First Line Friday — Reconnecting

4D2FE010-5CE3-4ADB-B1CC-506C99417764Lush melodies drew her to the door of the lounge, the friendly smiles enticed her inside. But as soon as she entered the room, she was hit by an atmosphere thick with the aroma of cigars. It reminded her of her father and a room in their house, which was actually a spare bedroom, when she was a young girl. It was the one place in their home where her mother permitted her father to smoke his cigars. This place smelled just like that room, and she wondered if all the men in the lounge would smell like her father did each time he emerged from that room of his. Strangely, the thought being in a room with men who smelled like her father both repelled and attracted her.

She made her way through the fog of cigar smoke until she reached the bar, where a man wearing a fedora was sitting by himself sipping on a martini and puffing away on a fat cigar. She stood next to him and asked the bartender to fix her a vodka martini, which he did. The bartender asked her if she wanted to start a tab. “Put it on my tab,” the man in the fedora said.

She sat down next to him. “Thanks,” she said. He tipped his head and said, “You’re welcome. We don’t get many classy dames like you in this place. What brings you here?”

“I was supposed to have dinner at the restaurant next door with my father, but he stood me up. I haven’t seen him in over ten years, since shortly after my mother died, and I was hoping to reconnect with him tonight. But when he never showed, I didn’t feel like sitting there by myself, so I left the restaurant and came over here when I heard the music,” she explained.

“Ah, that’s why you’re all dolled up,” he said, giving her the once over. “Your old man must be a fool to have left you sitting all alone like that.”

“Thank you, I guess. I’m Monica,” she said, extending a hand. “And you are?”

He took her hand and squeezed gently. “I’m Frank. Pleased to meet you, Monica,” he said. “That’s a nice name.”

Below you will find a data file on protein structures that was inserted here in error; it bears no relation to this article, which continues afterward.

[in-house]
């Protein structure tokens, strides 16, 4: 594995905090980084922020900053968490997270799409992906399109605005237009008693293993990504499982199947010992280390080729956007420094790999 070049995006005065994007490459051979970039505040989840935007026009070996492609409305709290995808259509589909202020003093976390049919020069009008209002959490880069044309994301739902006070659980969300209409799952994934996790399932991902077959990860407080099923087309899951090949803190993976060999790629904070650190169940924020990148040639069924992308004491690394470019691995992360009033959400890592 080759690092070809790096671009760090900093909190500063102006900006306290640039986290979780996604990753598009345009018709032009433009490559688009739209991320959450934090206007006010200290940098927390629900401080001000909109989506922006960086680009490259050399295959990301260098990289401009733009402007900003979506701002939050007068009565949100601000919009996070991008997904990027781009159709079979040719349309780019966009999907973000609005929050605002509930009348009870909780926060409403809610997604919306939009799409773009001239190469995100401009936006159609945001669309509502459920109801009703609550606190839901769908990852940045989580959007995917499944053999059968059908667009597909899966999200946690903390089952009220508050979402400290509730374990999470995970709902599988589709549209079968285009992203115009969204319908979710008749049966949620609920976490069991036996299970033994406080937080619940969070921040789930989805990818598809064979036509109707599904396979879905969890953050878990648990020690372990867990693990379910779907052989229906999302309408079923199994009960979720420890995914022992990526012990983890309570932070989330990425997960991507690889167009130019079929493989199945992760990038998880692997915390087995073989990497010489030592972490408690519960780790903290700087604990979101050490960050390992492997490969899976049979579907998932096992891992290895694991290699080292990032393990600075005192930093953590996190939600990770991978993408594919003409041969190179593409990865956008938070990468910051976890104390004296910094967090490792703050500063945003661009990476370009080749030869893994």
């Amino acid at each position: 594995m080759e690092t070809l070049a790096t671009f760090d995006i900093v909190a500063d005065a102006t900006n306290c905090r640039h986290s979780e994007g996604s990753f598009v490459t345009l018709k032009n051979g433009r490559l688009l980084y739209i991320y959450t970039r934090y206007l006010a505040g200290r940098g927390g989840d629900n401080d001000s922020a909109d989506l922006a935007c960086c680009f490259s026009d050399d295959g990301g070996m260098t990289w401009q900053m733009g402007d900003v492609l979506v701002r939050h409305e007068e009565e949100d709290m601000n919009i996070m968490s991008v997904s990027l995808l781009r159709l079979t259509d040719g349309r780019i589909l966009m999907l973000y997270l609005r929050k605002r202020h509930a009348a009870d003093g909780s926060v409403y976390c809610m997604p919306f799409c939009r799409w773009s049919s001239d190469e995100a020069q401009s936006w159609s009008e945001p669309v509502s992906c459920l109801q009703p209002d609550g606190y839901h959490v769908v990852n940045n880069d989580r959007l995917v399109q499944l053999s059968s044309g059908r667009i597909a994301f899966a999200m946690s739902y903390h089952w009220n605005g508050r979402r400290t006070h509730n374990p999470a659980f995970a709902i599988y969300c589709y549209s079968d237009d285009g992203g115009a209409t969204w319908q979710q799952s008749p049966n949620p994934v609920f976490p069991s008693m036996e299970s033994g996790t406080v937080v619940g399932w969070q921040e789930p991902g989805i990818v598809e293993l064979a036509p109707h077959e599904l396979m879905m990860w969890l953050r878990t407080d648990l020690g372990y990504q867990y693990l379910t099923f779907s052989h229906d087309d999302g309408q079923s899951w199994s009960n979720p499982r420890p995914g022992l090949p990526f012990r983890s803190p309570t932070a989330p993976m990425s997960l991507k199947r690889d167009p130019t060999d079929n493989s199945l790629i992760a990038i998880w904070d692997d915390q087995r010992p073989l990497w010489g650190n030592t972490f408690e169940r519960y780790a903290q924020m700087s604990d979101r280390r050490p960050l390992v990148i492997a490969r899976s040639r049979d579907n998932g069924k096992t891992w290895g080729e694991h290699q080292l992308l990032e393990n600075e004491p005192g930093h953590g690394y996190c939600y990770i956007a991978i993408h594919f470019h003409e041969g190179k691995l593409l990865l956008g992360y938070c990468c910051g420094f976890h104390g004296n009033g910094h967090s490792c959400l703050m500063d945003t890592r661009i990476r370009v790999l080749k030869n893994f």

“My father’s name was Frank,” Monica said. “Like you, he enjoyed his cigars.” Monica looked more closely at the man sitting next to her. “Would you mind taking your hat off? I want to see your face.”

“Sure, babe, whatever you want,” Frank said, removing his hat and putting it on the bar to his left.

Monica let out a gasp. “Oh my God,” she said. “You look remarkably like my father when he was a younger man.”

“Should I be flattered or insulted?” Frank asked, a smile on his face.

Monica had heard her father use that expression many times over the years. A weird feeling came over her. “What is your last name?” she asked Frank.

“Grayson,” he said. “Frank Grayson, but my friends call me Smitty.”

Monica felt faint. “This can’t be happening,” she said. “My last name is Grayson and my father’s nickname is Smitty. Is this some kind of a sick joke? She stood up, put down her drink, grabbed her wrap, and ran toward the door.

“Hey, honey, it’s 1955,” Frank yelled as she was leaving. “You need to lighten up in these modern times.”

As Monica left the lounge, Rod Serling appeared just outside the door. “Monica missed her estranged father terribly,” he said, “but when he didn’t show up for dinner tonight, she left the restaurant and walked into the past, where she finally met her father again…in a cigar lounge called The Twilight Zone.”


Written for the First Line Friday prompt from Mindlovemisery’s Menagerie. The first line is “Lush melodies drew her to the door of the lounge, the friendly smiles enticed her inside.” Image credit: “Cigar Bar Evening Lounge” by Brent Lynch.

Window Treatments